Most of the drivers are not experienced enough to judge whether tire pressure is correct or not according to specifications. On average, there are ten centimeters thicker air and tire layers between rim and ground. Because of the underinflated tires, there has been a significant number of accidents occurring each year. One of the common causes of accidents is the failure of the tire due to lower pressure. Even if lower pressure may not cause tire failure it can still cause a fatality. In under-inflated tires, the driver does not get good control and may also lead to an increase in stopping distance. The NHTSA (National Highway Traffic Safety Administration) report estimates that the tire pressure sensor system in vehicles would prevent several fatalities.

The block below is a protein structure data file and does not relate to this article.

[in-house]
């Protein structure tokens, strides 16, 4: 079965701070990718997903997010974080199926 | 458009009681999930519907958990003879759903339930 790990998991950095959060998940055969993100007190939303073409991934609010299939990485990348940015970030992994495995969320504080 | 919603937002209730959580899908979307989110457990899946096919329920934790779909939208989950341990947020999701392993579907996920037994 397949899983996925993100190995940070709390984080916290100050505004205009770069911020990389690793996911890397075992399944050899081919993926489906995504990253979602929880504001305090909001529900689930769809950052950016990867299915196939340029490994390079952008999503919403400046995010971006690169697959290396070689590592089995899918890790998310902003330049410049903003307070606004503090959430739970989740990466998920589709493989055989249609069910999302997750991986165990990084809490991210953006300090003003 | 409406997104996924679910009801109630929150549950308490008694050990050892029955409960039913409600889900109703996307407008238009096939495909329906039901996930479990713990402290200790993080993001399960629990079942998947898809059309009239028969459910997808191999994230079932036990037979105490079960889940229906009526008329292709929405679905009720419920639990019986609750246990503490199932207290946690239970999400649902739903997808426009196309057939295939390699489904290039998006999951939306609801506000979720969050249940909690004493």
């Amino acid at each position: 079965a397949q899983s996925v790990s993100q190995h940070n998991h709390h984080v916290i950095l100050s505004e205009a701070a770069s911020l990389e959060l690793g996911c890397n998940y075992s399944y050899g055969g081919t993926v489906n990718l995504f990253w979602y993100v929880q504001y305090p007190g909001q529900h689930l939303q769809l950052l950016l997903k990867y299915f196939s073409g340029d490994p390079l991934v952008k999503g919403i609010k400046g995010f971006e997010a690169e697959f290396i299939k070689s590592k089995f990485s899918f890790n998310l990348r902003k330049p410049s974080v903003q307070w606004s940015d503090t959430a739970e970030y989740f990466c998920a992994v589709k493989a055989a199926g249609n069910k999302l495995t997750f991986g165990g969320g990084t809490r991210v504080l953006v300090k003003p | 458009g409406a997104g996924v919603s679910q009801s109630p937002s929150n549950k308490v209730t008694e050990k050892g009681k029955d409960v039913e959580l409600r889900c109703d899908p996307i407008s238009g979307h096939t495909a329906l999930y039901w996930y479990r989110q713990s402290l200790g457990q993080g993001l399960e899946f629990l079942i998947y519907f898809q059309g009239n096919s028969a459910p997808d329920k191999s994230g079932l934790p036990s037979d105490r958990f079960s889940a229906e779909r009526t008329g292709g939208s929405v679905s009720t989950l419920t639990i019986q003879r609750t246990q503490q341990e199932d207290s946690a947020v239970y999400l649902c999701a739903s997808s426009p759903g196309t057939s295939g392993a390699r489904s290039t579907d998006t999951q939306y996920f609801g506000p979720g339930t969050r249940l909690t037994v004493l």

The contact patch of tire increases due to under-inflated tires, so the effective radius of tire reduces. This way mileage and fuel economy of the vehicle may also get affected. For example, tires that have 6psi lower than the recommended pressure can cause a 5% decrease in fuel economy. That is if any vehicle has a mileage of 20 km per liter then due to under-inflation of 6 psi causes 19 km per liter. In the long term, it is a significant loss to the economy. Not only mileage and fuel economy are affected due to under-inflation of tires but also tires wear very fast closer to sides. The tire expert Rastetter estimated that the tire wears out 25% faster if the pressure is 6 psi below the specification [1]. It is still a challenge to save this loss in terms of tire wear and fuel economy. This loss is primarily due to the lack of monitoring of the tire pressure. TPMS (tire pressure maintenance system) is the best technological option that alerts the possibility of underinflated tires to the driver. Tires typically lose about one psi of pressure each month. This depends on environmental conditions as well. The seasonal changes and driving patterns also may play a role.